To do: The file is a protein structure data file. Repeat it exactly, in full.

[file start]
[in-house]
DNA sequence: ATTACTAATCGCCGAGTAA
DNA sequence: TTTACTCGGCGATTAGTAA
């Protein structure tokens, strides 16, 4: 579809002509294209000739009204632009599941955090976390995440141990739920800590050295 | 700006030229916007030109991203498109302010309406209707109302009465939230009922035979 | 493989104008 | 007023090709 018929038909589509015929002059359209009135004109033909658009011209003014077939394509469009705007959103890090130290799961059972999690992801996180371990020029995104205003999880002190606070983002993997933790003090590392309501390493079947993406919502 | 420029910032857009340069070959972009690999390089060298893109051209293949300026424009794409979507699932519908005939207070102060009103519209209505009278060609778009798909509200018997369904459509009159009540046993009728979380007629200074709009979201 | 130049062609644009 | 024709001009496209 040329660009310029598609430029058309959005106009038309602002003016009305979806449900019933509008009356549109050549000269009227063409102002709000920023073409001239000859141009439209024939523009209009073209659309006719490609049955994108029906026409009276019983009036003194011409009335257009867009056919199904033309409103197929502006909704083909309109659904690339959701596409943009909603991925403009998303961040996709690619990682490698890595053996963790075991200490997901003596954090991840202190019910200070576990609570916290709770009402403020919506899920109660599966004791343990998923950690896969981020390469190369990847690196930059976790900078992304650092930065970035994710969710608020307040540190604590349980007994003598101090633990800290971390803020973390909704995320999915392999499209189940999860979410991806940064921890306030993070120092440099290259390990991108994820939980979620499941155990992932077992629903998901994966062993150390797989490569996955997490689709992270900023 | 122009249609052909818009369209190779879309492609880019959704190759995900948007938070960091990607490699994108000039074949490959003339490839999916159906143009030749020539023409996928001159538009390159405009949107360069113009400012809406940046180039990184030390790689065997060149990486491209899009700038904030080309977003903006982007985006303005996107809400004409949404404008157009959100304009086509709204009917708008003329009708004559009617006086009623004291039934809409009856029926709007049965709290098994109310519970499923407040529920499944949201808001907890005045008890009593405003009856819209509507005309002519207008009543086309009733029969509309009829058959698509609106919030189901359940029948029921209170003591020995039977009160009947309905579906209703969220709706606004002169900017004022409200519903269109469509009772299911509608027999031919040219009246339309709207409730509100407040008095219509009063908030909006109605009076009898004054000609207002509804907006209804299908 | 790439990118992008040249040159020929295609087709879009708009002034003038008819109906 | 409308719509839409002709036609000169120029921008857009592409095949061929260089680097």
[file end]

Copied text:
[in-house]
DNA sequence: ATTACTAATCGCCGAGTAA
DNA sequence: TTTACTCGGCGATTAGTAA
């Protein structure tokens, strides 16, 4: 579809002509294209000739009204632009599941955090976390995440141990739920800590050295 | 700006030229916007030109991203498109302010309406209707109302009465939230009922035979 | 493989104008 | 007023090709 018929038909589509015929002059359209009135004109033909658009011209003014077939394509469009705007959103890090130290799961059972999690992801996180371990020029995104205003999880002190606070983002993997933790003090590392309501390493079947993406919502 | 420029910032857009340069070959972009690999390089060298893109051209293949300026424009794409979507699932519908005939207070102060009103519209209505009278060609778009798909509200018997369904459509009159009540046993009728979380007629200074709009979201 | 130049062609644009 | 024709001009496209 040329660009310029598609430029058309959005106009038309602002003016009305979806449900019933509008009356549109050549000269009227063409102002709000920023073409001239000859141009439209024939523009209009073209659309006719490609049955994108029906026409009276019983009036003194011409009335257009867009056919199904033309409103197929502006909704083909309109659904690339959701596409943009909603991925403009998303961040996709690619990682490698890595053996963790075991200490997901003596954090991840202190019910200070576990609570916290709770009402403020919506899920109660599966004791343990998923950690896969981020390469190369990847690196930059976790900078992304650092930065970035994710969710608020307040540190604590349980007994003598101090633990800290971390803020973390909704995320999915392999499209189940999860979410991806940064921890306030993070120092440099290259390990991108994820939980979620499941155990992932077992629903998901994966062993150390797989490569996955997490689709992270900023 | 122009249609052909818009369209190779879309492609880019959704190759995900948007938070960091990607490699994108000039074949490959003339490839999916159906143009030749020539023409996928001159538009390159405009949107360069113009400012809406940046180039990184030390790689065997060149990486491209899009700038904030080309977003903006982007985006303005996107809400004409949404404008157009959100304009086509709204009917708008003329009708004559009617006086009623004291039934809409009856029926709007049965709290098994109310519970499923407040529920499944949201808001907890005045008890009593405003009856819209509507005309002519207008009543086309009733029969509309009829058959698509609106919030189901359940029948029921209170003591020995039977009160009947309905579906209703969220709706606004002169900017004022409200519903269109469509009772299911509608027999031919040219009246339309709207409730509100407040008095219509009063908030909006109605009076009898004054000609207002509804907006209804299908 | 790439990118992008040249040159020929295609087709879009708009002034003038008819109906 | 409308719509839409002709036609000169120029921008857009592409095949061929260089680097």